Distraction in verbal short-term memory : Insights from developmental differences. / Elliott, Emily M.; Hughes, Robert W; Briganti, Alicia; Joseph, Tanya; Marsh, John E; Macken, Bill.

In: Journal of Memory and Language, Vol. 88, 06.2016, p. 39–50.

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  • Emily M. Elliott
  • Robert W Hughes
  • Alicia Briganti
  • Tanya Joseph
  • John E Marsh
  • Bill Macken

Abstract

The contribution of two mechanisms of auditory distraction in verbal serial short-term memory—interference with the serial rehearsal processes used to support short-term recall and general attentional diversion—was investigated by exploiting differences in auditory distraction in children and adults. Experiment 1 showed that serial rehearsal plays a role in children’s as well as adults’ distractibility: Auditory distraction from irrelevant speech was greater for both children and adults as the burden on rehearsal increased. This pattern was particularly pronounced in children, suggesting that underdeveloped rehearsal skill in this population may increase their distractibility. Experiment 2 showed that both groups were more susceptible to changing- than steady-state speech when the task involved serial rehearsal—indicating that both groups suffer interference-by-process—but that children, but not adults, were also susceptible to any sort of sound (steady or changing) in a task thought to be devoid of serial rehearsal. The overall pattern of results suggests that children’s increased susceptibility to auditory distraction during verbal short-term memory performance is due to a greater susceptibility to attentional diversion; in this view, under-developed rehearsal-skill increases children’s distractibility by exacerbating their under-developed attentional control rather than by increasing interference-by-process.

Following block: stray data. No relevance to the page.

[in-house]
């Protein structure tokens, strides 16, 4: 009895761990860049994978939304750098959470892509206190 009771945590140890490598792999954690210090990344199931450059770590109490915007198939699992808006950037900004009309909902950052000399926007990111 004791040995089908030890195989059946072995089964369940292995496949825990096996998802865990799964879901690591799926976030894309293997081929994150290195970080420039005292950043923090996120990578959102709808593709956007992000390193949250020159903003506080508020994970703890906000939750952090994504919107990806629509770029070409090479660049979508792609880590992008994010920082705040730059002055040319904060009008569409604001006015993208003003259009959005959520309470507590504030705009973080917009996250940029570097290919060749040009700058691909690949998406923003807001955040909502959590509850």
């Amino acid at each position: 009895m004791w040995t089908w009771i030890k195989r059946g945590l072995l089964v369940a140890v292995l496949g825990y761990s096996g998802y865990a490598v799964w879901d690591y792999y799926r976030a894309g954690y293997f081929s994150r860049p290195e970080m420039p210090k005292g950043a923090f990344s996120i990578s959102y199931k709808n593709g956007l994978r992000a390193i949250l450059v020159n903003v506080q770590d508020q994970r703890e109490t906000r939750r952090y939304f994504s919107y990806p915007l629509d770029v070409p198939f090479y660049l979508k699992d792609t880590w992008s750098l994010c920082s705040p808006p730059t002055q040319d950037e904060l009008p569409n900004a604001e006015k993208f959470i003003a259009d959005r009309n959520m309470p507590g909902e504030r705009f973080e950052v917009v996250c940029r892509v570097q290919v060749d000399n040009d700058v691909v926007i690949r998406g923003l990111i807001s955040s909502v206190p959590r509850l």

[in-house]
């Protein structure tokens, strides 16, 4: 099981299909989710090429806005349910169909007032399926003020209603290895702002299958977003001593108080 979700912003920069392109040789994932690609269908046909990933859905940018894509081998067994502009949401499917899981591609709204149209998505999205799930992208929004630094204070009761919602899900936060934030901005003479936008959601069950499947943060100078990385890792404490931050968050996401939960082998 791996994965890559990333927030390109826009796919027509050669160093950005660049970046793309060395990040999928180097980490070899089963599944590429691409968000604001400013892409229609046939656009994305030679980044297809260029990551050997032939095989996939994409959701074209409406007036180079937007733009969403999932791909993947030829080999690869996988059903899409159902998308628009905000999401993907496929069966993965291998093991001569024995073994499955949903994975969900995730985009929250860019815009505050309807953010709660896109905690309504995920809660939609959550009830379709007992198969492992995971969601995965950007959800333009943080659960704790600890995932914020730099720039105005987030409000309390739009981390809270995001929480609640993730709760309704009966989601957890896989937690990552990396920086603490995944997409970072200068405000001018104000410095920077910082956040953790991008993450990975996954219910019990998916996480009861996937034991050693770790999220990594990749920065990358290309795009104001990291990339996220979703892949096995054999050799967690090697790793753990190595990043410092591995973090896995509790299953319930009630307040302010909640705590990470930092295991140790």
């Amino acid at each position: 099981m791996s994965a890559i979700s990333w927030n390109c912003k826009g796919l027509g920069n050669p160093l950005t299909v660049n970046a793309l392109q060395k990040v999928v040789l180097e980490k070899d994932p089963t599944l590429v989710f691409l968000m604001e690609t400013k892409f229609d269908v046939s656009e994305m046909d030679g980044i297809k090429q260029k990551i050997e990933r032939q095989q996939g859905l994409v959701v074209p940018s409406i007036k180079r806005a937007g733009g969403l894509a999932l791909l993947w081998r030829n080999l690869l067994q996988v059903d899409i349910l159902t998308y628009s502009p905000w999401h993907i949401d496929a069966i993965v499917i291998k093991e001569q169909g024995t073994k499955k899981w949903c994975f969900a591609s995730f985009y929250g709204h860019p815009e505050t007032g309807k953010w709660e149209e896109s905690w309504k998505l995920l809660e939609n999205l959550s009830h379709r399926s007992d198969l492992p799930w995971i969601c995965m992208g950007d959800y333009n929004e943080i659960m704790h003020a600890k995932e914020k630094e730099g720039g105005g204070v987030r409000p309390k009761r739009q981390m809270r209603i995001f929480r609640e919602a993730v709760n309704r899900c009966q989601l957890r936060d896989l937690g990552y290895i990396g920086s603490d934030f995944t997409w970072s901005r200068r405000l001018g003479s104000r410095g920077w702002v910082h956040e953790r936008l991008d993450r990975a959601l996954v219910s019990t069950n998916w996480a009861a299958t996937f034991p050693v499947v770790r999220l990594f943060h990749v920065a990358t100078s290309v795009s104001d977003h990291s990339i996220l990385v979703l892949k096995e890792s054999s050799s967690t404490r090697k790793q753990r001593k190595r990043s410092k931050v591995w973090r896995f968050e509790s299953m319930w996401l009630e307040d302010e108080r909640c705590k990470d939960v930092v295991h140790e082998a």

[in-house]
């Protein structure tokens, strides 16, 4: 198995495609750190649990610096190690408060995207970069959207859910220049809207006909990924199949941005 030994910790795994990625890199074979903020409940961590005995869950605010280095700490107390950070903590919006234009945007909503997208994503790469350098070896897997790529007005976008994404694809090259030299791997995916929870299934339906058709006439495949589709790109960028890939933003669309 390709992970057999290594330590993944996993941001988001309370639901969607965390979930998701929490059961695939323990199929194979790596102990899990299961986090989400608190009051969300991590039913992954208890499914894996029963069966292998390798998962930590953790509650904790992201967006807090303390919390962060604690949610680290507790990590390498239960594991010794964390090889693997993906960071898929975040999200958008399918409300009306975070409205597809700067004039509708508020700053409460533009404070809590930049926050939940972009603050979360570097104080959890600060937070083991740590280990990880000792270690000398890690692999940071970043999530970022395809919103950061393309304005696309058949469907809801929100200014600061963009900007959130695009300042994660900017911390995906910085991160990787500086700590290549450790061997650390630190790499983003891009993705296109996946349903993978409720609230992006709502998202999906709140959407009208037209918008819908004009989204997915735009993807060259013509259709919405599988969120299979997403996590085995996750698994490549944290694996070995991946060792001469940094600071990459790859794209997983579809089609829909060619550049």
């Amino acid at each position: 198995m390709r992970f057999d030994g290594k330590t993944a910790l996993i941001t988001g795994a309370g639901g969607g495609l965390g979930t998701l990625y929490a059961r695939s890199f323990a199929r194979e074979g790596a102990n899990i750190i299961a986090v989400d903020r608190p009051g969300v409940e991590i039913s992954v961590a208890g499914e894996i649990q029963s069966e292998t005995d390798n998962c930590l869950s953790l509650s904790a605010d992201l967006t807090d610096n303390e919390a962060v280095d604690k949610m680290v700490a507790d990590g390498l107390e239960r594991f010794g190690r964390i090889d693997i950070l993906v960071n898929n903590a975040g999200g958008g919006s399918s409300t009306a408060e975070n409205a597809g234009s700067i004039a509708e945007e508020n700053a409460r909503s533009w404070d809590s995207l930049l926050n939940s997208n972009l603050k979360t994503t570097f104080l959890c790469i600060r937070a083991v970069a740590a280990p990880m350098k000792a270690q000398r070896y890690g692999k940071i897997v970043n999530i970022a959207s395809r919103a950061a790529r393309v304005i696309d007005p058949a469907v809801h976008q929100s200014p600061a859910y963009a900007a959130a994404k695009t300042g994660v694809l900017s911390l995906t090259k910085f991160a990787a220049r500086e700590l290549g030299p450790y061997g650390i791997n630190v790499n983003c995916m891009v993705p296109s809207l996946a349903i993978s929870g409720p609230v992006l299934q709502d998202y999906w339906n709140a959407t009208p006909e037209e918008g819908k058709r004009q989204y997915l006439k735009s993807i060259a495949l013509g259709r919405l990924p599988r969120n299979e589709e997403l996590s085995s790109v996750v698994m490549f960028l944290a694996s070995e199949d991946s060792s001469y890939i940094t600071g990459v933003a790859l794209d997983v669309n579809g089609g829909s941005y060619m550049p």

Original languageEnglish
Pages (from-to)39–50
Number of pages12
JournalJournal of Memory and Language
Volume88
Early online date8 Jan 2016
DOIs
Publication statusPublished - Jun 2016
This open access research output is licenced under a Creative Commons Attribution-NonCommercial-NoDerivs 3.0 Unported License.

ID: 25853704